Before I go into the topic on K-truss bridges, the second of many to come in a series on unusual bridge designs, I would like to tell you how I managed to come across this bridge, located over the Monongahela River near the town of Speers in western Pennsylvania. I did a paper on this subject during my time of my Master’s studies at the University of Jena in eastern Germany and sent out a request on the topic of K-truss bridges to the Bridge Mafia, as Eric DeLony coined it- a group of hundreds of bridge experts with a vast knowledge of bridges, history and preservation. Already I knew of the number of K-trusses that existed in Oklahoma, according to Wes Kinser’s website on Oklahoma’s historic truss bridges. Yet I did not know that there was a bridge like this, built in the 1920s carrying the Wabash-Erie Railroad. Given its proximity to the I-70 Belle Vernon Bridge located right next to it, combined with many problems trying to get to the bridge for the best shot, I took the chance and hugged the pier of the I-70 Bridge, sliding and creeping around with my body literally glued to it and with almost no space to turn around. Fellow pontists Nathan Holth and Luke Gordon, who were bridgehunting with me at that time, were at the scene and the photos speak for themselves.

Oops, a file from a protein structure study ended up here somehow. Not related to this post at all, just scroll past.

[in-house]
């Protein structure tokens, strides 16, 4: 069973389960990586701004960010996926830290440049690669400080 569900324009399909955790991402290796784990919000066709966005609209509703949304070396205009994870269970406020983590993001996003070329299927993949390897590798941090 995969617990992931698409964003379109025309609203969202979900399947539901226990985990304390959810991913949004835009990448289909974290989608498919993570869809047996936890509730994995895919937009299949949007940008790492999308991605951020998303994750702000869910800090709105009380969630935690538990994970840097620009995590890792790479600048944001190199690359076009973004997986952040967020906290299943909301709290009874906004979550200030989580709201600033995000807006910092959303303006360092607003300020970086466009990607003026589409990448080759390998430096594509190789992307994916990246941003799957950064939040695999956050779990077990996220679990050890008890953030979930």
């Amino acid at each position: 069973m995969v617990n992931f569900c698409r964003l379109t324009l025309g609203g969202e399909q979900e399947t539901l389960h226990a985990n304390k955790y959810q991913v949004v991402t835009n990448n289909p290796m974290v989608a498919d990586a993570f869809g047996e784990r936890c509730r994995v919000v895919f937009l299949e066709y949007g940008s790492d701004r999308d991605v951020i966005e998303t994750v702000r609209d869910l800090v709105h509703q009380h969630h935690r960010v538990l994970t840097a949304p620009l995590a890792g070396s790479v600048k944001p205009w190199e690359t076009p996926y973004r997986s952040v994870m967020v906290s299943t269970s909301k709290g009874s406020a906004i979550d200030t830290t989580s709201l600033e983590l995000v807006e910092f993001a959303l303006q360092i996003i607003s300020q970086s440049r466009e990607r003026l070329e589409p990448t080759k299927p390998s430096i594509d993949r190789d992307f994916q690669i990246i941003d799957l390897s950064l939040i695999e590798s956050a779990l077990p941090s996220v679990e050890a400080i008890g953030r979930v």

According to Kara Russell at PennDOT, this bridge is the only one left in the state, and one of only a couple left in the country, whereas the K-truss bridges seen on the roadways in the country are solely through trusses. But what makes a K-truss so unique? It is clear that the truss type is a cross between a Parker and a Pennsylvania petit but feature two subdivided diagonal beams per panel that meet at the center of the vertical beam, featuring the letter “K” in the alphabet. There are two types of K-trusses that exist: one that features the subdivided beams going outwards away from the center of the span, creating a rhombus shape at the center of the span, as seen in the bridge at Speers. Yet the other type features subdivided beams going inwards, towards the center of the span, creating the letter “X”. This truss design is one of three that feature diagonal beams resembling a letter in an alphabet. The other two are the Warren (with the W-shape) and the Howe lattice or double-intersecting Warren, which feature the letter X. Technically, a two-panel Warren truss design, resembling the letter V also counts in the mix.